Education expert offers a sobering back-to-school message

As the old Bob Dylan song goes, the times they are a-changin', and educators need to do the same thing: Today's world of rapid social, economic, and political change demands an overhaul of the goals of education.

That's the message of the new book Learning for the 21st Century (Oxford, U.K.: Blackwell Publishers Ltd., 2002), edited by Gordon Wells, professor of education at the University of California, Santa Cruz, and Guy Claxton, visiting professor of learning science at the University of Bristol in England.

"In stable times, tradition is an adequate guide, but these turbulent times call for a radical revision of education," said Wells. "We must look to the society of the future to determine what today's young people will need, and we must tap the depths of what we know about the human mind, about learning and development, to reevaluate the means and ends of education to meet those needs."

In today's "knowledge economy," it is no longer sufficient to follow the path of educators who have relied for years on a "top-down" approach to transmitting knowledge by lecturing. Rather, Wells and Claxton assert, the approach to curriculum must be revised to engage teachers and students in joint activities that enrich and educate both parties.

"Whenever two people work together, there is the potential for each to learn from and teach the other," said Wells. "The way human beings develop identity and knowledge is through joint activity, not as self-contained individuals."

In addition to emphasizing collaborative learning, Wells and Claxton assert that:

  • Education should be responsive to the communities in which learners are growing up; curricula should build on the language, culture, socioeconomic background, experience, and knowledge of participants;

  • Language, especially the spoken word, is the medium through which most powerful learning takes place; the traditional classroom emphasis on textbooks and written assignments discounts this valuable medium as a tool of learning;

  • Teachers, steeped in an understanding of educational theory, must seek the support of parents and administrators and take up the challenge of adjusting the way they teach by involving students in their curriculum planning and focusing on the interests, needs, and strengths of their students.

"Teachers will need to explain this approach to parents, and it will require a good dose of courage because they will face challenges from those who believe learning only takes place when the teacher is talking or students are writing," said Wells. "And it requires a different kind of mental preparation--it's much more like improvisation than acting with a script. They must be prepared to make mistakes and to learn from them, and encourage their students to do the same."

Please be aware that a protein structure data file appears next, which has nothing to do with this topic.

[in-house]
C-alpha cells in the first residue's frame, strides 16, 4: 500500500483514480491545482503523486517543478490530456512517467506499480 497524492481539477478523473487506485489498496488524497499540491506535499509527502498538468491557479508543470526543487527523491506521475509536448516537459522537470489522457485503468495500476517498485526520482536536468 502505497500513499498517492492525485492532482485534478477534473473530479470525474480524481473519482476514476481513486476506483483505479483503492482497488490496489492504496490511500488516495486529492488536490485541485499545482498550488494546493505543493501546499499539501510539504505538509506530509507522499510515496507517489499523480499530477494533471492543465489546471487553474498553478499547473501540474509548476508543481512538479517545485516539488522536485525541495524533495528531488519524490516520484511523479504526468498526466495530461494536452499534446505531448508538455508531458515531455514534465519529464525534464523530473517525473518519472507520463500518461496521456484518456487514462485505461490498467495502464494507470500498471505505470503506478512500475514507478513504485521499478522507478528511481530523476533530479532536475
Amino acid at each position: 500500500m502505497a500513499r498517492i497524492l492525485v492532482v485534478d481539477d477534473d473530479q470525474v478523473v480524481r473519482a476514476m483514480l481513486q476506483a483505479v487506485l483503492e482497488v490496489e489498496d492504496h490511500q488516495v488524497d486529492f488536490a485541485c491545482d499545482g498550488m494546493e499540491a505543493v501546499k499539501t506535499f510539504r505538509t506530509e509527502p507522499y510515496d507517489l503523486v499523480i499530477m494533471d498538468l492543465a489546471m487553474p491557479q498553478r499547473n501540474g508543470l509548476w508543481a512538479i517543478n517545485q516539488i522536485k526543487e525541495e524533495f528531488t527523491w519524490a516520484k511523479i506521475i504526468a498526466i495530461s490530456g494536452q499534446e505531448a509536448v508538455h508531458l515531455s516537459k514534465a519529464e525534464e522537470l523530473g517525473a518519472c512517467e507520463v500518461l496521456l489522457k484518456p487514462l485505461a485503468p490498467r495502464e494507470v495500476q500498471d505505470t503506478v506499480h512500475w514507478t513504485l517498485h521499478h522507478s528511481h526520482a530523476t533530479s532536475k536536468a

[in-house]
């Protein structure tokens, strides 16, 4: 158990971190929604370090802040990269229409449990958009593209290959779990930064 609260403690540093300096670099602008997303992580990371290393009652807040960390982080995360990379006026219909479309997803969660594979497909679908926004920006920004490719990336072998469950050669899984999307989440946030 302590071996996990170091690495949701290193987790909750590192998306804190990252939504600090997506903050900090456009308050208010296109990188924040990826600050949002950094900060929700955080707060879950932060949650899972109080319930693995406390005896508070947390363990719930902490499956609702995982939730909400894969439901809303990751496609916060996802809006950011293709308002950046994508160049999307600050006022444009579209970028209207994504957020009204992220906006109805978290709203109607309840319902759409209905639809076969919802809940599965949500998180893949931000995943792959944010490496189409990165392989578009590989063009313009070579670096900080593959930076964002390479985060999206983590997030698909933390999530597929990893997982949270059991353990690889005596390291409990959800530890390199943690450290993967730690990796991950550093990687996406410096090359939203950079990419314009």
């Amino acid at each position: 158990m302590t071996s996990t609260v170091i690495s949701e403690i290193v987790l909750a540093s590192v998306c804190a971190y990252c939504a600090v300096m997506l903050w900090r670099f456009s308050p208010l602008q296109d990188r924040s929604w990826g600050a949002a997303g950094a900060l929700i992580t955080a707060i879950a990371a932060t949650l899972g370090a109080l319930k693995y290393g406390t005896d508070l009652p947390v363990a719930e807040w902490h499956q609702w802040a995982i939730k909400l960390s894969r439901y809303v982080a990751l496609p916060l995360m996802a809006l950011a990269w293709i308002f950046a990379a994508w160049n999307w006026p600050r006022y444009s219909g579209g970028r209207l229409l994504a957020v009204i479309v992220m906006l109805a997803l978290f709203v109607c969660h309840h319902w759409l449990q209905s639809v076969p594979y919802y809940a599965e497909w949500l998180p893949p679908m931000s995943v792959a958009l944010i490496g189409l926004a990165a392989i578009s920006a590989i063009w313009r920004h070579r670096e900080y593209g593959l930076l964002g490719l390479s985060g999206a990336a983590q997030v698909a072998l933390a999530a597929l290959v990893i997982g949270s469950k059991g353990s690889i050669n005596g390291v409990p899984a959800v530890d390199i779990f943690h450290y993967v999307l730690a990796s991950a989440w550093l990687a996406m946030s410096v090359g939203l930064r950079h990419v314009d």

Transforming classrooms into forums for collaboration will help prepare today's students for the uncertain demands of the future while building a sense of community based on their own experience of participation.

"Education, at this point in our history, is really about the development of a mind to learn," said Wells. "We strongly disagree with the current drive toward predetermined outcomes and one-size-fits-all learning."

Acknowledging the challenges of promoting his ideas in an era of standards and accountability, Wells said he takes satisfaction from his work helping to prepare the next generation of teachers. "Education at the state and federal level was co-opted more than 100 years ago by those who see it as a way of producing an adequately equipped, subservient workforce at the expense of fostering diversity of talent and creativity," he said. "It is based on a system of direction, control, and accountability. Fortunately for students, well-prepared teachers can do much more, and individual schools and districts can be receptive to more contemporary visions of what is possible."


Note to journalists: Gordon Wells can be reached via e-mail at or at (831) 459-4701.